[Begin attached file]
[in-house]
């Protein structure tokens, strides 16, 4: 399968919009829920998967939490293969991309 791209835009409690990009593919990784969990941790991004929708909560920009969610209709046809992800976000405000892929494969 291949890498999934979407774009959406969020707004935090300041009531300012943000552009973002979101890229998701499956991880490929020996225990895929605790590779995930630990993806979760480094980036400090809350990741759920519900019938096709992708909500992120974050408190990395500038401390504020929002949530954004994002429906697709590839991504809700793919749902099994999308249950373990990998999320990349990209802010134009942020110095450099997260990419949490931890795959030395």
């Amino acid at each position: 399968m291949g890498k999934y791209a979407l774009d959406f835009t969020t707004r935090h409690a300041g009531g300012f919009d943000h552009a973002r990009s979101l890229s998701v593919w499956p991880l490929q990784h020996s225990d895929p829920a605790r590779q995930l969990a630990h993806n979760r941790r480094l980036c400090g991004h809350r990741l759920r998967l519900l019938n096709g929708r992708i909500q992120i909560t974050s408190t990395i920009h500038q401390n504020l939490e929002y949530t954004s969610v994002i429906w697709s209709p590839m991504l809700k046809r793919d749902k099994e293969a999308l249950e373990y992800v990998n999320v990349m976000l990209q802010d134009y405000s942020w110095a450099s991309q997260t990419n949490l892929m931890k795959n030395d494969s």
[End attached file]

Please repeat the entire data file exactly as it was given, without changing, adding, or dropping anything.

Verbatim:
[in-house]
């Protein structure tokens, strides 16, 4: 399968919009829920998967939490293969991309 791209835009409690990009593919990784969990941790991004929708909560920009969610209709046809992800976000405000892929494969 291949890498999934979407774009959406969020707004935090300041009531300012943000552009973002979101890229998701499956991880490929020996225990895929605790590779995930630990993806979760480094980036400090809350990741759920519900019938096709992708909500992120974050408190990395500038401390504020929002949530954004994002429906697709590839991504809700793919749902099994999308249950373990990998999320990349990209802010134009942020110095450099997260990419949490931890795959030395």
């Amino acid at each position: 399968m291949g890498k999934y791209a979407l774009d959406f835009t969020t707004r935090h409690a300041g009531g300012f919009d943000h552009a973002r990009s979101l890229s998701v593919w499956p991880l490929q990784h020996s225990d895929p829920a605790r590779q995930l969990a630990h993806n979760r941790r480094l980036c400090g991004h809350r990741l759920r998967l519900l019938n096709g929708r992708i909500q992120i909560t974050s408190t990395i920009h500038q401390n504020l939490e929002y949530t954004s969610v994002i429906w697709s209709p590839m991504l809700k046809r793919d749902k099994e293969a999308l249950e373990y992800v990998n999320v990349m976000l990209q802010d134009y405000s942020w110095a450099s991309q997260t990419n949490l892929m931890k795959n030395d494969s």